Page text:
HQ Poetry Magazine


A selection of poems from HQ issue 33, by Carolyn Waudby, Aleksandar Pavić, Rebecca Nesvet, Don Ammons, Robin Brumby and Patrick Osada.

This issue also includes poems by James Kirkup, A A Marcoff, Ian Caws, Victoria Field, John Rule and Richard Bonfield, among others.

Copyright 2006,2007. Copyright remains with the authors.

Poems from previous issue * next issue * Back to HQ.


Carolyn Waudby
Sheffield

Sand's End

The tide has withdrawn; we pick a path
across watery shales, rocks draped in widow's weeds
and hanging ropes of mussels glistening.
We are headed for the bay's end - the crescent's tip,
the place
of plenty
where fish respond to the lure.

I am pulled towards the shrinking sea.
He slides in my wake, balancing
as we stride over cavities, their still pools windows
to something deep.
I have to see it - that blurry curve
where worlds collide, where ships
could easily slip.


Aleksandar Pavić
Novi Sad, Serbia

Haiku from 'A Scarecrow in the Snow'

pulling off her scarf
a little gipsy girl
bursts into song

spring night -
asleep in the shelter
a girl and her doll

covered in snowflakes
even the scarecrow
looks attractive


Rebecca Nesvet
New York

The Potter's Liturgy

The mould that moulded man was made of clay,
a fine wet clay, scooped up and shaped and split
into hemispheres: two caves. One day
lost forces pushed the two halves shut, and knit
the cross-hatched edge with water tinged with earth;
and darkness, trapped inside, began to boil
until the sphere exploded, giving birth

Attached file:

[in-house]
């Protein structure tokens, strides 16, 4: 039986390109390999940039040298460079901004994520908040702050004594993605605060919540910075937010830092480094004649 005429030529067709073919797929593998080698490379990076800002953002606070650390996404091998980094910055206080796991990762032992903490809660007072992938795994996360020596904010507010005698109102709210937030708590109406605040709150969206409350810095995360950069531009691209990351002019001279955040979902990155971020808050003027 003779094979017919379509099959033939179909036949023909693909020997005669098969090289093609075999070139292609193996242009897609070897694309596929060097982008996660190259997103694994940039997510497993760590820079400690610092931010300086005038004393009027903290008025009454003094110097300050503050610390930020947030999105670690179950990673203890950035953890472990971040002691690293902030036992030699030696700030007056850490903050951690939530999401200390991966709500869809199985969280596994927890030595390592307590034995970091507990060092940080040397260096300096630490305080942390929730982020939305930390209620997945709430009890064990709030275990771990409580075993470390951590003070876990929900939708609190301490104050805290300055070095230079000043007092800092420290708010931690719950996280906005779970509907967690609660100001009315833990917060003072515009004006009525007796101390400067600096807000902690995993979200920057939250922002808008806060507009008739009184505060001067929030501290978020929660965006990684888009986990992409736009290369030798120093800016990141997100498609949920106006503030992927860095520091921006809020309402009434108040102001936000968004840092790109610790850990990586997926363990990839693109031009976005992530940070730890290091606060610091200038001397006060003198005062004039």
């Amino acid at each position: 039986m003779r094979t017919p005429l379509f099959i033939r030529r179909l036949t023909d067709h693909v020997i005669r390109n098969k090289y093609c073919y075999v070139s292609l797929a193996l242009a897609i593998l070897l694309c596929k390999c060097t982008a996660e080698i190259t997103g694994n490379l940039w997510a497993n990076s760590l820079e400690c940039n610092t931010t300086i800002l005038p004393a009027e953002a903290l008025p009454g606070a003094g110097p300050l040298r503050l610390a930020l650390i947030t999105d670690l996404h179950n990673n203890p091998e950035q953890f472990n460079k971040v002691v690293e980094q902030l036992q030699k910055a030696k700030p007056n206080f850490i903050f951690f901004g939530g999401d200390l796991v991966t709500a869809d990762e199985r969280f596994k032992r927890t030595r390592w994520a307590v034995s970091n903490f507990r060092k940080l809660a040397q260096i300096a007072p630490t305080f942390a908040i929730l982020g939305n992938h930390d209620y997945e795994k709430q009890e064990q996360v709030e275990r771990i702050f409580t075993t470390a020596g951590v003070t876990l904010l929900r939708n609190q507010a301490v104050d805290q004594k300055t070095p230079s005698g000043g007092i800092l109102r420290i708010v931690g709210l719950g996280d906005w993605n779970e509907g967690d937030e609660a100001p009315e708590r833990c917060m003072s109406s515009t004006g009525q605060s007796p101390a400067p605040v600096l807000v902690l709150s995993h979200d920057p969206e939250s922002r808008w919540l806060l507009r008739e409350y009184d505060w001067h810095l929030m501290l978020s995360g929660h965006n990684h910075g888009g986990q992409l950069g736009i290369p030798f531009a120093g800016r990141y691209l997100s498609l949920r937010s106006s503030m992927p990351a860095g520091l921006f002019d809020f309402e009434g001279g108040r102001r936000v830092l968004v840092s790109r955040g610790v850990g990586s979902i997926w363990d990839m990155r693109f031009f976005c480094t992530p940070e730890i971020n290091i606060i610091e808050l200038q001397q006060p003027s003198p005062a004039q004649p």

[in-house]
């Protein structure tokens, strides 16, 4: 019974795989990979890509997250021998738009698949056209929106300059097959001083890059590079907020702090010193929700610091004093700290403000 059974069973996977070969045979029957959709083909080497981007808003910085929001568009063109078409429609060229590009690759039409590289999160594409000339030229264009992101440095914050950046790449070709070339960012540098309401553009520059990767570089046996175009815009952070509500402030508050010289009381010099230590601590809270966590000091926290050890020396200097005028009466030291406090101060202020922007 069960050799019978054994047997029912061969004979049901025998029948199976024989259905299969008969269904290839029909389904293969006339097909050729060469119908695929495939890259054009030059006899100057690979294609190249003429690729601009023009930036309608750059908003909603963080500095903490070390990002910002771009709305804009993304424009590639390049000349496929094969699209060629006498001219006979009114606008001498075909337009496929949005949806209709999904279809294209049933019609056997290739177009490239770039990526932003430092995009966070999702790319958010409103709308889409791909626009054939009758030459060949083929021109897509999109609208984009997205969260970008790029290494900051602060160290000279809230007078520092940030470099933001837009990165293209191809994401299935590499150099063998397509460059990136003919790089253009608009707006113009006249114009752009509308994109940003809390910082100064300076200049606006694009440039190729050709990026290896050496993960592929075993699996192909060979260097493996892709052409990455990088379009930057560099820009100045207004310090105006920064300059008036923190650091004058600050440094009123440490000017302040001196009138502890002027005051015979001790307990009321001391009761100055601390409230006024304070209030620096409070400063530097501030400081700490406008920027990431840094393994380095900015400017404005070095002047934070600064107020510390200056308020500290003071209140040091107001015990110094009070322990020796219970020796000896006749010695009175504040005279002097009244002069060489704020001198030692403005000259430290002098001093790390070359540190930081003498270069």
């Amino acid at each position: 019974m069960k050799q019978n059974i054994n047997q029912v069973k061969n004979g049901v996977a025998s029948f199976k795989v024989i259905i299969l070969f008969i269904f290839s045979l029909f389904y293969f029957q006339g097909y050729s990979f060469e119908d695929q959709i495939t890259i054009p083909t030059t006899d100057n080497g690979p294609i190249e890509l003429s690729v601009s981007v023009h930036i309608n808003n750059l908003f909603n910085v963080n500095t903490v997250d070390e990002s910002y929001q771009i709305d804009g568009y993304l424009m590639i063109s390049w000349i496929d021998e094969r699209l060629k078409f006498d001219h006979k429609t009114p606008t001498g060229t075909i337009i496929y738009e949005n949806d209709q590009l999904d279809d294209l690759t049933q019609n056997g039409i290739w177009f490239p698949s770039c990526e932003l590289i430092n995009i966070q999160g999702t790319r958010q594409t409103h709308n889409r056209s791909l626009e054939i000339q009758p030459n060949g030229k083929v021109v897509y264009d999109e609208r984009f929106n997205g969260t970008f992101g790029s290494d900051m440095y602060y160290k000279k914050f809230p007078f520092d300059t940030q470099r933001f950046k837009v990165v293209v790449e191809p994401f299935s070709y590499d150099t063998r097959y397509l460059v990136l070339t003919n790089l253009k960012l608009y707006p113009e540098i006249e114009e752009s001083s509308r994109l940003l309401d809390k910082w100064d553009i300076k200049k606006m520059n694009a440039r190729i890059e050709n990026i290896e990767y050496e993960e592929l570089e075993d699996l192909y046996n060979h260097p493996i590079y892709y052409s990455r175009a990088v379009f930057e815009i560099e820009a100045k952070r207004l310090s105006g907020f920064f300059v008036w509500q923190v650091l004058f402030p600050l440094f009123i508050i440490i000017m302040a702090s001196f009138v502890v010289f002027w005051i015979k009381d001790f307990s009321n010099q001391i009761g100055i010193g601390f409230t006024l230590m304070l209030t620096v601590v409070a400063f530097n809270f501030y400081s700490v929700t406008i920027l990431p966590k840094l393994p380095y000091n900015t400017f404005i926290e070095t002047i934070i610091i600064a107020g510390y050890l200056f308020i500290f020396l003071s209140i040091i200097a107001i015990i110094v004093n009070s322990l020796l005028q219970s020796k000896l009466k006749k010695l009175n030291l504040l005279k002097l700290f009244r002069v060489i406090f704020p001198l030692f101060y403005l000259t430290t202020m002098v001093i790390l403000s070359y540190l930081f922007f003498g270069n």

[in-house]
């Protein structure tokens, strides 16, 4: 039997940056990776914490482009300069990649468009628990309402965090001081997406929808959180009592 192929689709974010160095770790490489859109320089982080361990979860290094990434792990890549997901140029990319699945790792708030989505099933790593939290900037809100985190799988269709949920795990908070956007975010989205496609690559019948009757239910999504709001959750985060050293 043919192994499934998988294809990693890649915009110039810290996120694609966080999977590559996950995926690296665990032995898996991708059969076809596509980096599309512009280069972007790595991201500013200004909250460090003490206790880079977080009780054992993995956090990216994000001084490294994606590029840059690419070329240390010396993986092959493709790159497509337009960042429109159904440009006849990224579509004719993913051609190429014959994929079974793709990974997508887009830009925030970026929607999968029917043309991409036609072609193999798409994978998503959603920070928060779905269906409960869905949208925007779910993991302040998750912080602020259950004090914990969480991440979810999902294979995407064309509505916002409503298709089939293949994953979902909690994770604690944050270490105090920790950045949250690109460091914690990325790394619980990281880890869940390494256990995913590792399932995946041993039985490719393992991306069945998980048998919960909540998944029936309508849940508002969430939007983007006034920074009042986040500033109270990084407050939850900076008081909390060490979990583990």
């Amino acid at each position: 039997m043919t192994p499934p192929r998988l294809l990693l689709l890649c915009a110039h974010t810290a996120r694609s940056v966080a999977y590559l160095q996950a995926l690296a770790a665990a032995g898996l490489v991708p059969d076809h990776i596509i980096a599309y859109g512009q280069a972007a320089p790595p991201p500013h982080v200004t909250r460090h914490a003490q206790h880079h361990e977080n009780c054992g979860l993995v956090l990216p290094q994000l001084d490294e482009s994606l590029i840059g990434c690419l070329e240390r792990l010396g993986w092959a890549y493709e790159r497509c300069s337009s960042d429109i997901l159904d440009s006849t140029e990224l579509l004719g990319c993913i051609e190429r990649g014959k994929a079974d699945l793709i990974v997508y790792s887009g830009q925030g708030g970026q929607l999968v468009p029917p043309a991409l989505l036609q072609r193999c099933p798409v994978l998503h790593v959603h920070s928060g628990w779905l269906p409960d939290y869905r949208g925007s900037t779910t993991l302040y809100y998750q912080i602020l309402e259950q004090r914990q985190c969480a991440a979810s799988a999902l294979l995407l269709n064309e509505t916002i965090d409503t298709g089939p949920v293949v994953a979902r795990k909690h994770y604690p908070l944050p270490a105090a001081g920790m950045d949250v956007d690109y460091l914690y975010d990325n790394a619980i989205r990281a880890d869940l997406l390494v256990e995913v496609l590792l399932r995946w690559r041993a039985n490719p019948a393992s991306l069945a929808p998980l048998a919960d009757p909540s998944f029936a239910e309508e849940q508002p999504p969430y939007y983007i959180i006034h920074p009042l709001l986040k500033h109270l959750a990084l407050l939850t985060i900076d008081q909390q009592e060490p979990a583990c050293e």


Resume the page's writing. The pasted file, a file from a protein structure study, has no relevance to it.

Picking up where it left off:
to fragments of a spiral form. The coil
of human journeying unwound, and fell.
It's falling still. Man falls through slow-baked time
for clay is slippery, and there's no hell
nor paradise, just gravel, grit, sand, and lime
and glaze. Man holds his strange shape fairly well,
but cracks can form, and leave you with the shards
of worlds, of selves, of clay, that time discards.


Don Ammons
Odense, Denmark

Florida

Hot! The sun is noon high. The beach is
granular quartz, squeaks underfoot as I run
up from a sluggish surf. I find skimpish shade
under a palm tree, sit, lean back against
its grey trunk. I am eleven years old.
Behind me is a small island of palm,
pine, and scrub palmetto. Beyond my
beached pram, its small sail collapsed,
the Gulf of Mexico is on fire, flashing white
flames from a million molten, spinning spangles.
The brilliance hurts my eyes. I look down,
smile, cover my feet with sand, wiggle them free.
I bend forward, scrape roads, make a square fort
surrounded by a dry moat, lean back against
the palm, close my eyes, sink, drift, but know,
even then, as I doze, that I am happy,
and will never be as happy again.
Hot! The sun is noon high. The beach is...

[Note: a "pram" is a small flat-bottomed boat of Dutch origin]


Robin Brumby
Taunton, Somerset

Inventive schoolgirls
transcribing haiku
on mobile 'phones


Patrick Osada
Windsor

Poetry Matters  

Old slipper wearing pessimist
Had mentioned, when he wrote of Yeats:
'Poetry makes nothing happen...'
And in the greater scheme of things
He's right... No poem ever stilled
The guns, prevented war, or stopped a fight.
But poems work as epitaphs;
Become the pillows for our dreams,
Gather us up when times are rough:
Provide a comfort, soothe our needs.
Poems can conjure life or death,
Daffodils or a thrush in spring;
Poems have room for all mankind -
From beauty to the kitchen sink;
Whether in free verse or in rhyme,
The good ones make you think.

['In Memory of W. B. Yeats' W.H. Auden famously wrote: 'Poetry makes nothing happen...']



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This page last updated 12th January 2007